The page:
Blog Archives

Does Anyone Else See a Giant Bear Flag in the S&P 500?

“Reality” is in the eye of the beholder, especially when it comes to technical analysis and economic tea leaves. It seems most stock market soothsayers are seeing a breakout of the downtrend that erupted in early February, and so the path to new all-time highs is clear.

Does anyone else see a giant bear flag pattern in the daily chart of the S&P 500? Maybe I’m the only one who sees a bearish signal instead of a bullish breakout.

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Please Assume Crash Positions

You know how to get into crash positions, correct? Here’s your guide:

Very few punters expect a real downturn here in stocks. The reasons for confidence are many: the Fed has our back, buy the dip has worked great and will continue to work great, the Fed won’t raise rates until December (if ever), the Powers That Be will keep the market aloft lest a plunging market upset the election of the status quo candidate, and so on.

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The Stock Market 2015-2016: Ugly Chopfest with an Equally Ugly Megaphone

It’s interesting to take a longer-term view of the S&P 500 (SPX). Looking at a 10-year chart, the decline from almost 1,600 to 667 in the Global Financial Meltdown of 2007-2009 doesn’t look like that big a deal, given the incredible 6-year uptrend since March 2009.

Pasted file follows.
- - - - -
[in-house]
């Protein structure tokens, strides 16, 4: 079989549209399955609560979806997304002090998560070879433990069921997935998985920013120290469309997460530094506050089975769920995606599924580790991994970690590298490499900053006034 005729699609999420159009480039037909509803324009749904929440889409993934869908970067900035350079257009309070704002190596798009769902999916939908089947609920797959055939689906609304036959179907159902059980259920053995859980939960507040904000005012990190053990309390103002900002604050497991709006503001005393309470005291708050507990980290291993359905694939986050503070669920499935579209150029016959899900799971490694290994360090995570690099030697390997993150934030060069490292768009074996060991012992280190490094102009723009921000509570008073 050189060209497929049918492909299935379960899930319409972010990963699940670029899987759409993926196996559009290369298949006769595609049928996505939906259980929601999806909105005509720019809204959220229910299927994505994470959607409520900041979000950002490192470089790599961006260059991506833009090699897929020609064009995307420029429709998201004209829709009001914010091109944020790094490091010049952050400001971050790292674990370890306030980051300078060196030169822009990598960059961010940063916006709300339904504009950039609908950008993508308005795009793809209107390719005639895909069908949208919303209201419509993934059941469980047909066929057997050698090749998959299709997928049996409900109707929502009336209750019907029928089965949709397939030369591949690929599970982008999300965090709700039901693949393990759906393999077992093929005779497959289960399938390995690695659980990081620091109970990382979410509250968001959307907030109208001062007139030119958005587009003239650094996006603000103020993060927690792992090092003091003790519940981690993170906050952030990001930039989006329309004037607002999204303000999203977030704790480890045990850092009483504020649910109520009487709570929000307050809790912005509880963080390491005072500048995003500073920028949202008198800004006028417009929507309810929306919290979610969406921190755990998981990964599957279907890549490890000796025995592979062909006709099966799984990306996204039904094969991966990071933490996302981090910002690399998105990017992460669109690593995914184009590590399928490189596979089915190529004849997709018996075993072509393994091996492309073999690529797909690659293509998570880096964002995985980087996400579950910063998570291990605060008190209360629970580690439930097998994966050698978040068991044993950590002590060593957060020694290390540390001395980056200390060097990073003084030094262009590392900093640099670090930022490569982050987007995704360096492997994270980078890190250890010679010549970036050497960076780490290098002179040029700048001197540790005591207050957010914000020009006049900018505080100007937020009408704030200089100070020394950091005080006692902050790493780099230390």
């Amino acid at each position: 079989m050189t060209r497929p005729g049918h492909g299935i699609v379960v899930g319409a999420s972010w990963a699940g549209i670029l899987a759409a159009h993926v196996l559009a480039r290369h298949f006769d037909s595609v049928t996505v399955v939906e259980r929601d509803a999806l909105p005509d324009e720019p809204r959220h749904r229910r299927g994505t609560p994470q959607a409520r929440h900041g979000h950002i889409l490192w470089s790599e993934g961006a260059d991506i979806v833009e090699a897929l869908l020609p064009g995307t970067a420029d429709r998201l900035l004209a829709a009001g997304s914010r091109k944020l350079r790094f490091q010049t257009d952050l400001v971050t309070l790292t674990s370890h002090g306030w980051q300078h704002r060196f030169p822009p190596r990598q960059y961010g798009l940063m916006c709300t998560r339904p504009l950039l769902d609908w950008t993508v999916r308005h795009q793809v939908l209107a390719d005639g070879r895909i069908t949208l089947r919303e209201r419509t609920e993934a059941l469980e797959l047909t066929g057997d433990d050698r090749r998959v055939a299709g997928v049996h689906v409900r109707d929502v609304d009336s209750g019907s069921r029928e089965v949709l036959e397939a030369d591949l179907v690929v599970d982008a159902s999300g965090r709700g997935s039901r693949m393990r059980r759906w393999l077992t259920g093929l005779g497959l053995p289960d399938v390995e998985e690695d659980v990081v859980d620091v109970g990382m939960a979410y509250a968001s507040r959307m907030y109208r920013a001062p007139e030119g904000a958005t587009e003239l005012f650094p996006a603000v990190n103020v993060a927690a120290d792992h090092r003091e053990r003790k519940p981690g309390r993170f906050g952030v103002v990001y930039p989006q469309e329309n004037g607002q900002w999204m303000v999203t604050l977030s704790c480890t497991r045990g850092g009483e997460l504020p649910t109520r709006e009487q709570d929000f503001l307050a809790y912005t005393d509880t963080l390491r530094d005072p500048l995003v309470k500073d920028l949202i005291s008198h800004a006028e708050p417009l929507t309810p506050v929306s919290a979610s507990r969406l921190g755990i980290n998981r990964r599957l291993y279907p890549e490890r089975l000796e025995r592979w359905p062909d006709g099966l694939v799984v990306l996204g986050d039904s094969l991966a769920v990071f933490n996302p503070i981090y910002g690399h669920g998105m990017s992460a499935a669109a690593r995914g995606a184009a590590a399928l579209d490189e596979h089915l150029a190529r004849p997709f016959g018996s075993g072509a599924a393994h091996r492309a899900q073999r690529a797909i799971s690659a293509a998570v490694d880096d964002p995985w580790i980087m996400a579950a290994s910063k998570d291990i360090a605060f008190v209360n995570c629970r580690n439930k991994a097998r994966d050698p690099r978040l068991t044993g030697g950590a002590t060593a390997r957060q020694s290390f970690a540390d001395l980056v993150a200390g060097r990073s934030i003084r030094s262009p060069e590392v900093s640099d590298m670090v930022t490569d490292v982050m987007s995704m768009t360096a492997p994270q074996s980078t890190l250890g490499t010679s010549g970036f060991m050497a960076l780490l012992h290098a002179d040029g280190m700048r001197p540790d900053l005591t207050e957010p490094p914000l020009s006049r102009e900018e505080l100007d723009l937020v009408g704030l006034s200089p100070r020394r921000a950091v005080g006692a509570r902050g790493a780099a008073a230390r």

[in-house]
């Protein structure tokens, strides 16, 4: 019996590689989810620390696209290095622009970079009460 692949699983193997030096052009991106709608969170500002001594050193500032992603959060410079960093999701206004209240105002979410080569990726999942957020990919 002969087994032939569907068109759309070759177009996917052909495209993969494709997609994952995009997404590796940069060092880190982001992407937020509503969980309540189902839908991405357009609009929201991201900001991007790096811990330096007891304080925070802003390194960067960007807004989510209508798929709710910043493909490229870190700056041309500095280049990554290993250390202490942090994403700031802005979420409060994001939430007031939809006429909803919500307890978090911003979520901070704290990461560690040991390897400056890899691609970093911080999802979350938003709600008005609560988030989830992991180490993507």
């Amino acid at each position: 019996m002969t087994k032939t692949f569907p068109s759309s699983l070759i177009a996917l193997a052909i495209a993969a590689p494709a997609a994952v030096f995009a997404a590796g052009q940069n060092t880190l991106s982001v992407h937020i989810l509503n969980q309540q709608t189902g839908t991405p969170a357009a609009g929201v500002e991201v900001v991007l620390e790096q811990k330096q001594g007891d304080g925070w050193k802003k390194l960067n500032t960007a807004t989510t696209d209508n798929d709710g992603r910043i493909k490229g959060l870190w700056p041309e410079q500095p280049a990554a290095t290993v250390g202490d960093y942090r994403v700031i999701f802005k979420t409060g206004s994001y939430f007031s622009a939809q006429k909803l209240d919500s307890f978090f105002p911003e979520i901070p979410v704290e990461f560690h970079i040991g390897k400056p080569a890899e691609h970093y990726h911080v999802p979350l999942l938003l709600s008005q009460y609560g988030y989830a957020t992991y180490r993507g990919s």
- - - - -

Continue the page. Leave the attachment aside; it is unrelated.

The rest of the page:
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Global Markets to Fed: No Rate Hike, the Strong Dollar Is Killing Us

There are many reasons for global markets to melt down, but one that doesn’t get enough attention is the strong dollar. In effect, global markets are telling the Federal Reserve: don’t raise rates–the strong dollar is killing us.

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Is This a Blow-Off Top? Four Ways to Tell

Those who lived through the last two speculative blow-off tops know the impossibility of predicting the final top.

How can we tell if stocks are in the final blow-off stage of a bubble? There are four basic give-aways:

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Complacency Reigns Supreme–Nothing Can Possibly Go Wrong, Right?

So by all means, buy the dip now that the VIX soared in full-blown panic from 12 to 17.

One of the more remarkable features of the Bull market in stocks is the ascendancy of complacency and the banishing of fear. Take a look at this chart of the “fear index,” the VIX–more properly, a measure of volatility:

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The Only Two Charts You Need to Understand the S&P 500

As long as corporations continue borrowing money to buy back their own stocks and the yen keeps dropping, the SPX will continue lofting higher.

Why is the S&P 500 rising, even as valuations are getting stretched, profit growth is declining and sales are stagnant? Two charts explain it all. Here is a chart showing the S&P 500 companies that have been buying back their own stocks (often by borrowing cheap money to do so) and companies that haven’t bought back hundreds of billions of dollars in their own stock.